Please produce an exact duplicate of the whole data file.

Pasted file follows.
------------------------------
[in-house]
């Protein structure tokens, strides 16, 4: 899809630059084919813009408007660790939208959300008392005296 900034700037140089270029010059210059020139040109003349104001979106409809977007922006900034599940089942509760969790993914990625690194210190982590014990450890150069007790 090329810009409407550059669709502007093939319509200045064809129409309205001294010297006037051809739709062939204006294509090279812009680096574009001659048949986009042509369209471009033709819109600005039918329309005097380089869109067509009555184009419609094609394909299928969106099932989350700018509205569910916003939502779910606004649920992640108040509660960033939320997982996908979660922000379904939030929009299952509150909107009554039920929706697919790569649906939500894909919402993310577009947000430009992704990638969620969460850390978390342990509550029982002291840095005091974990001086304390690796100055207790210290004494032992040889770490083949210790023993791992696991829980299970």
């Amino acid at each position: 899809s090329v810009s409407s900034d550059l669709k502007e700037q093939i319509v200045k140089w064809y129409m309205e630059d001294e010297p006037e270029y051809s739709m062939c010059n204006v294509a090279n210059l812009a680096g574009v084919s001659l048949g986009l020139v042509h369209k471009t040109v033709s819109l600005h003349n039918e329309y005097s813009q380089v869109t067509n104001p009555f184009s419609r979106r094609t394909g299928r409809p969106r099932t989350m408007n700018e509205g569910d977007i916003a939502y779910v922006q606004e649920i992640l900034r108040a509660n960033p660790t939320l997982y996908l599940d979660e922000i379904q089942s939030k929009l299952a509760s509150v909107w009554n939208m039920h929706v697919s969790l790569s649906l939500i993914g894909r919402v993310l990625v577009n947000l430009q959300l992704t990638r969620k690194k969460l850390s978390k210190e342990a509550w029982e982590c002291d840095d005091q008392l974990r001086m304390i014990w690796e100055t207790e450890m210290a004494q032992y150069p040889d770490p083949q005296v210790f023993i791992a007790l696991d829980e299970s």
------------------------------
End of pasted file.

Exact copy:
[in-house]
């Protein structure tokens, strides 16, 4: 899809630059084919813009408007660790939208959300008392005296 900034700037140089270029010059210059020139040109003349104001979106409809977007922006900034599940089942509760969790993914990625690194210190982590014990450890150069007790 090329810009409407550059669709502007093939319509200045064809129409309205001294010297006037051809739709062939204006294509090279812009680096574009001659048949986009042509369209471009033709819109600005039918329309005097380089869109067509009555184009419609094609394909299928969106099932989350700018509205569910916003939502779910606004649920992640108040509660960033939320997982996908979660922000379904939030929009299952509150909107009554039920929706697919790569649906939500894909919402993310577009947000430009992704990638969620969460850390978390342990509550029982002291840095005091974990001086304390690796100055207790210290004494032992040889770490083949210790023993791992696991829980299970």
């Amino acid at each position: 899809s090329v810009s409407s900034d550059l669709k502007e700037q093939i319509v200045k140089w064809y129409m309205e630059d001294e010297p006037e270029y051809s739709m062939c010059n204006v294509a090279n210059l812009a680096g574009v084919s001659l048949g986009l020139v042509h369209k471009t040109v033709s819109l600005h003349n039918e329309y005097s813009q380089v869109t067509n104001p009555f184009s419609r979106r094609t394909g299928r409809p969106r099932t989350m408007n700018e509205g569910d977007i916003a939502y779910v922006q606004e649920i992640l900034r108040a509660n960033p660790t939320l997982y996908l599940d979660e922000i379904q089942s939030k929009l299952a509760s509150v909107w009554n939208m039920h929706v697919s969790l790569s649906l939500i993914g894909r919402v993310l990625v577009n947000l430009q959300l992704t990638r969620k690194k969460l850390s978390k210190e342990a509550w029982e982590c002291d840095d005091q008392l974990r001086m304390i014990w690796e100055t207790e450890m210290a004494q032992y150069p040889d770490p083949q005296v210790f023993i791992a007790l696991d829980e299970s």